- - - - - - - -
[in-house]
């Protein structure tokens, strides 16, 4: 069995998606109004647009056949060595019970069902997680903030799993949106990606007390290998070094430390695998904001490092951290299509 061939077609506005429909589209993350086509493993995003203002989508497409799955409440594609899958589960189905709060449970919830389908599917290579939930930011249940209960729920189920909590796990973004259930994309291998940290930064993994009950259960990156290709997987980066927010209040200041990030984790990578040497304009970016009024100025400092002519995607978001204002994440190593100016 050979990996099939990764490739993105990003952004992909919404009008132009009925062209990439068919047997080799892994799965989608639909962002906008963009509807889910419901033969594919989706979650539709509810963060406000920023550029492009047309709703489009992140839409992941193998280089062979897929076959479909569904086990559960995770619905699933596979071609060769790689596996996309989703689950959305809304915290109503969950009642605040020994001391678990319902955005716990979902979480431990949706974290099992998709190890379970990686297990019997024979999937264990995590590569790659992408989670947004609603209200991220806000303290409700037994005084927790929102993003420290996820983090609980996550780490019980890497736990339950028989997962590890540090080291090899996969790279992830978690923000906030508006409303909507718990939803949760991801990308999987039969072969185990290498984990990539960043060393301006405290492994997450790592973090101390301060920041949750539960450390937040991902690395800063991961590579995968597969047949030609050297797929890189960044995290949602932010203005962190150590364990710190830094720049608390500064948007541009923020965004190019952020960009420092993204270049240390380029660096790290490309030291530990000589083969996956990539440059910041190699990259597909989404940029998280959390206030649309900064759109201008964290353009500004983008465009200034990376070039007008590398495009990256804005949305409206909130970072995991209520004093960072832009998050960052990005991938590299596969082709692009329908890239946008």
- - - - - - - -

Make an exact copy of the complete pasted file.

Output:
[in-house]
């Protein structure tokens, strides 16, 4: 069995998606109004647009056949060595019970069902997680903030799993949106990606007390290998070094430390695998904001490092951290299509 061939077609506005429909589209993350086509493993995003203002989508497409799955409440594609899958589960189905709060449970919830389908599917290579939930930011249940209960729920189920909590796990973004259930994309291998940290930064993994009950259960990156290709997987980066927010209040200041990030984790990578040497304009970016009024100025400092002519995607978001204002994440190593100016 050979990996099939990764490739993105990003952004992909919404009008132009009925062209990439068919047997080799892994799965989608639909962002906008963009509807889910419901033969594919989706979650539709509810963060406000920023550029492009047309709703489009992140839409992941193998280089062979897929076959479909569904086990559960995770619905699933596979071609060769790689596996996309989703689950959305809304915290109503969950009642605040020994001391678990319902955005716990979902979480431990949706974290099992998709190890379970990686297990019997024979999937264990995590590569790659992408989670947004609603209200991220806000303290409700037994005084927790929102993003420290996820983090609980996550780490019980890497736990339950028989997962590890540090080291090899996969790279992830978690923000906030508006409303909507718990939803949760991801990308999987039969072969185990290498984990990539960043060393301006405290492994997450790592973090101390301060920041949750539960450390937040991902690395800063991961590579995968597969047949030609050297797929890189960044995290949602932010203005962190150590364990710190830094720049608390500064948007541009923020965004190019952020960009420092993204270049240390380029660096790290490309030291530990000589083969996956990539440059910041190699990259597909989404940029998280959390206030649309900064759109201008964290353009500004983008465009200034990376070039007008590398495009990256804005949305409206909130970072995991209520004093960072832009998050960052990005991938590299596969082709692009329908890239946008």